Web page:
Derivative contracts: hedging: regulation 9A
This guidance applies to periods of account starting on or after 1 January 2015 and where no election is made under regulation 6A.
Regulation 9A: Designated cash flow hedges
If a company chooses not to make an election into regulation 9 under regulation 6A, then regulation 9A will apply to its ‘currency contracts’, ‘debt contracts’, ‘commodity contracts’ and ‘interest rate contracts’ that meet the conditions in regulation 9A(1). These conditions are:
- The contract is accounted for as a hedge in accordance with IFRS, New UK GAAP, or FRS 26 under Old UK GAAP of all or any of the risks arising in respect of an asset, liability, receipt or expense (‘the hedged item’), and
- Fair value profits or losses on the hedging contract are recognised in accordance with GAAP in the company’s statement OCI or similar statement
This condition can only be met where the company designates the contract as a cash flow hedge. Where the conditions are met then all entries in other comprehensive income (OCI) are disregarded for tax, with taxable entries being taken directly from the income statement or profit and loss account.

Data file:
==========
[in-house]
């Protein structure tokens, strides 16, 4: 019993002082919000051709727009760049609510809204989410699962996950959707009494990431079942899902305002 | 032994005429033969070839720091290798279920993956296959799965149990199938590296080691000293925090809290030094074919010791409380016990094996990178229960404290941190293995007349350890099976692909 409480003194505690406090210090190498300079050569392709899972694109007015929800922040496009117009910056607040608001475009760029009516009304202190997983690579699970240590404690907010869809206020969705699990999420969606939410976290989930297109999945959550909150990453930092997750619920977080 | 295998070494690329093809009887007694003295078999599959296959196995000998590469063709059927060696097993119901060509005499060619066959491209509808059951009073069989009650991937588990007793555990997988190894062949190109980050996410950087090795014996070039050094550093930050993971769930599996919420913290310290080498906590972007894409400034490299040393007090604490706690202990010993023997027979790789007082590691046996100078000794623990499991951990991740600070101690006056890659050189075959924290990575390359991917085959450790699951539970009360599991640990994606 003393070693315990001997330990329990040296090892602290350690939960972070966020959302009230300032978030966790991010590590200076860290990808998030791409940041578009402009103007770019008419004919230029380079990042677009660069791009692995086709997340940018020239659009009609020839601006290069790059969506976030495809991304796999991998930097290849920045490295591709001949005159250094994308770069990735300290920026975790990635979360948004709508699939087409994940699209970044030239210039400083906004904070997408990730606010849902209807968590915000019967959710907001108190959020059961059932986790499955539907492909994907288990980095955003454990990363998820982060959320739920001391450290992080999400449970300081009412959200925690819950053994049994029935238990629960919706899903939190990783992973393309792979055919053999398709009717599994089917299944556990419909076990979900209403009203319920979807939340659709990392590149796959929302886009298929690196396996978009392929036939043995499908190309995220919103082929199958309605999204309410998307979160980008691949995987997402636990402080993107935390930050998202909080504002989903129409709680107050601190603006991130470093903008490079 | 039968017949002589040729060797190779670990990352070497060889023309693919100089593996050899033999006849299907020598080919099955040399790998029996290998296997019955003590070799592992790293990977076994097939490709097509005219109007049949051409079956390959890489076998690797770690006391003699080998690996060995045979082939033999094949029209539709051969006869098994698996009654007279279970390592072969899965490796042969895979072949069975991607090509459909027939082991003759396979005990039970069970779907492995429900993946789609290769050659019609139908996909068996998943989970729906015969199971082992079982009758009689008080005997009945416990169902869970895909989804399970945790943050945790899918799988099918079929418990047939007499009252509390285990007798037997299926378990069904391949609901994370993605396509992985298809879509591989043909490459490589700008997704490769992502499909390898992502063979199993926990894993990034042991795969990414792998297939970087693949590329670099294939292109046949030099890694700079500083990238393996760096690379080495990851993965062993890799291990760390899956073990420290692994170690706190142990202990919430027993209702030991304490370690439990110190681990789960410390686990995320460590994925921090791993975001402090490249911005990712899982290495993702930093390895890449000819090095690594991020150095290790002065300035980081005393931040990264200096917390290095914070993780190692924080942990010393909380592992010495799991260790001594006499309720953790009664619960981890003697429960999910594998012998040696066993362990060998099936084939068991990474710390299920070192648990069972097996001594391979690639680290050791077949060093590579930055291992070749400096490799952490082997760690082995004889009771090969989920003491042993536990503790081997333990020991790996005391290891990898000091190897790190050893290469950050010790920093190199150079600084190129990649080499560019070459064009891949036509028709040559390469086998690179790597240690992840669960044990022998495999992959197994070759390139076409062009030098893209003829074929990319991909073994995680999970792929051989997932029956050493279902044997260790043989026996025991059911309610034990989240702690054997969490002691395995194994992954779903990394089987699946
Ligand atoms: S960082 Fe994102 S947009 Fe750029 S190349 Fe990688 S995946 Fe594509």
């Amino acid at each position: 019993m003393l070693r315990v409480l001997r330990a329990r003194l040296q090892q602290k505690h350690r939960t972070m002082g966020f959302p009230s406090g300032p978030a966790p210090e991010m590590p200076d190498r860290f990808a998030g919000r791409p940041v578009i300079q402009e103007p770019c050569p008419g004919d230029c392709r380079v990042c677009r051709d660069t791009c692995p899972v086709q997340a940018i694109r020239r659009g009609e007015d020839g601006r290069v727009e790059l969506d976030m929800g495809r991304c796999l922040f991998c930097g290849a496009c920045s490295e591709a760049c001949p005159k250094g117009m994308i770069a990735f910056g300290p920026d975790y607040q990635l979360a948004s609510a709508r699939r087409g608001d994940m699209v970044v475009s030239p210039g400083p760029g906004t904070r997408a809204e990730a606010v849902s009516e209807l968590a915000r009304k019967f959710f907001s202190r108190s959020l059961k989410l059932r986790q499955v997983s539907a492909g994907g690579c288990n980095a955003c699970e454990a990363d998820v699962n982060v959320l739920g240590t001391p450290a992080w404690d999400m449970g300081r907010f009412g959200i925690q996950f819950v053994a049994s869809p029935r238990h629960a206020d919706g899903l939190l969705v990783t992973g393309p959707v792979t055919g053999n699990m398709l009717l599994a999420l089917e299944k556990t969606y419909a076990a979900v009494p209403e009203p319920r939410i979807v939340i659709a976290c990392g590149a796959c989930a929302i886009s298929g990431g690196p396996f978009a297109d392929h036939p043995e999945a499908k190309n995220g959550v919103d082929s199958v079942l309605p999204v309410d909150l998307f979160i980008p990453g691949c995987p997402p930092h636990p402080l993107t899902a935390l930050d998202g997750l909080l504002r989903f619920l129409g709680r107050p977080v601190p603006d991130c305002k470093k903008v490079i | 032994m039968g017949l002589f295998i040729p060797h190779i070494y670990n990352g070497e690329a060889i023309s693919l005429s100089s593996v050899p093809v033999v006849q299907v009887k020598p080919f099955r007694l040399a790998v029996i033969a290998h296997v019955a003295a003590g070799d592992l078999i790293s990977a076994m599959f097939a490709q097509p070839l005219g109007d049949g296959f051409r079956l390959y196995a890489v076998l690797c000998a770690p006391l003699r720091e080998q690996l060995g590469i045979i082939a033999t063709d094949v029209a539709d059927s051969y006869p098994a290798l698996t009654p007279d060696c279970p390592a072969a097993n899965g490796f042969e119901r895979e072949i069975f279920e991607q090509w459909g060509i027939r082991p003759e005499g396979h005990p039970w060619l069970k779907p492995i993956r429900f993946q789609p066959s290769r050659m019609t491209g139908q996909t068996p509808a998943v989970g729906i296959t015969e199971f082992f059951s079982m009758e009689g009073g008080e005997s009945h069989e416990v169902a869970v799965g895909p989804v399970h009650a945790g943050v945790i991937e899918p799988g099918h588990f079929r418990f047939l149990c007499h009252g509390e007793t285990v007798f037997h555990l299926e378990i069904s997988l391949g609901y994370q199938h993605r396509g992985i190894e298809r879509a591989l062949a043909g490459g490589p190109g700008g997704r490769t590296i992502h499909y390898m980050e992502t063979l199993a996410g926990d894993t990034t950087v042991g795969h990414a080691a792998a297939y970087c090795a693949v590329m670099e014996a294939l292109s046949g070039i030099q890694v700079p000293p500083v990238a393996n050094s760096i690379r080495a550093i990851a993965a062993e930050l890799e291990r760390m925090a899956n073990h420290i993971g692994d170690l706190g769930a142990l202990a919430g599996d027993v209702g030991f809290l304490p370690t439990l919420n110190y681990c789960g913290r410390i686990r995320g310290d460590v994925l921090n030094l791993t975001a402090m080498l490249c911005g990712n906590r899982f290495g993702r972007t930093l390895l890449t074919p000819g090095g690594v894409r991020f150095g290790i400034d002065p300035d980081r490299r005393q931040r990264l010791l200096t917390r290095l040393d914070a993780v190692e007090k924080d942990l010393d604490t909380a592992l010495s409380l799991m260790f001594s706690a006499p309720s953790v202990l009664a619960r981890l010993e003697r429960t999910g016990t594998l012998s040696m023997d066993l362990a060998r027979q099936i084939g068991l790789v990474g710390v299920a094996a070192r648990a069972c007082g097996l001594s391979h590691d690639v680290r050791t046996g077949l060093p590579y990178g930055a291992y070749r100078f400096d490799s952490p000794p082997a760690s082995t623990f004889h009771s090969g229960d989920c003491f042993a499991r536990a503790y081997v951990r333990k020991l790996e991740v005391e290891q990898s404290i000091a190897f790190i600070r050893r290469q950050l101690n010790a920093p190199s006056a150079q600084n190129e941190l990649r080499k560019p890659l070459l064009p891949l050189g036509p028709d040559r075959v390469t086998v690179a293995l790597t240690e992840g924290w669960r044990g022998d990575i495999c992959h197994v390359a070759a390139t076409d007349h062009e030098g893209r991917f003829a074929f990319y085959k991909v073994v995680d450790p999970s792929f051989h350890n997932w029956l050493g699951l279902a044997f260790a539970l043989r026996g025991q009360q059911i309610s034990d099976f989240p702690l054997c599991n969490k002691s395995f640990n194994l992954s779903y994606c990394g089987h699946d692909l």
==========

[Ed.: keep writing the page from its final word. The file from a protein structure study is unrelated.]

Under the new ‘elect-in’ approach introduced from 1 January 2015, regulation 9A will apply by default to contracts that are designated cash flow hedges. Regulation 9A does not however apply where regulation 7, 8 or 9 has effect (e.g. where the company makes a regulation 6A election).
In practice, regulation 9A treatment may not differ significantly from regulation 9 treatment since hedge accounting for designated cash flow hedges will in many cases produce a result in the income statement similar to that given by regulation 9 (although differences will arise in respect of any ineffectiveness). The example at CFM57073 shows how regulation 9A operates.
There may, in certain situations, be differences in treatment compared with if the company had elected into regulations 7, 8 and 9. In particular, taxing credits or debits when they are recycled to profit or loss may result in a timing difference compared to the statutory ‘bringing into account’ rules of regulation 10. Differences may also arise in respect of any hedge ineffectiveness.
Where regulation 9A starts or ceases to have effect, regulation 9A(3A) provides for a ‘catch-up’ credit or debit, of such amount as is just and reasonable, to be brought into account. The just and reasonable amount will be that amount that ensures that all profits or losses on the contract (including, where appropriate, transitional credits or debits on first-time adoption of IFRS, New UK GAAP, or FRS 26 under Old UK GAAP) are taxed or relieved over the life of the contract.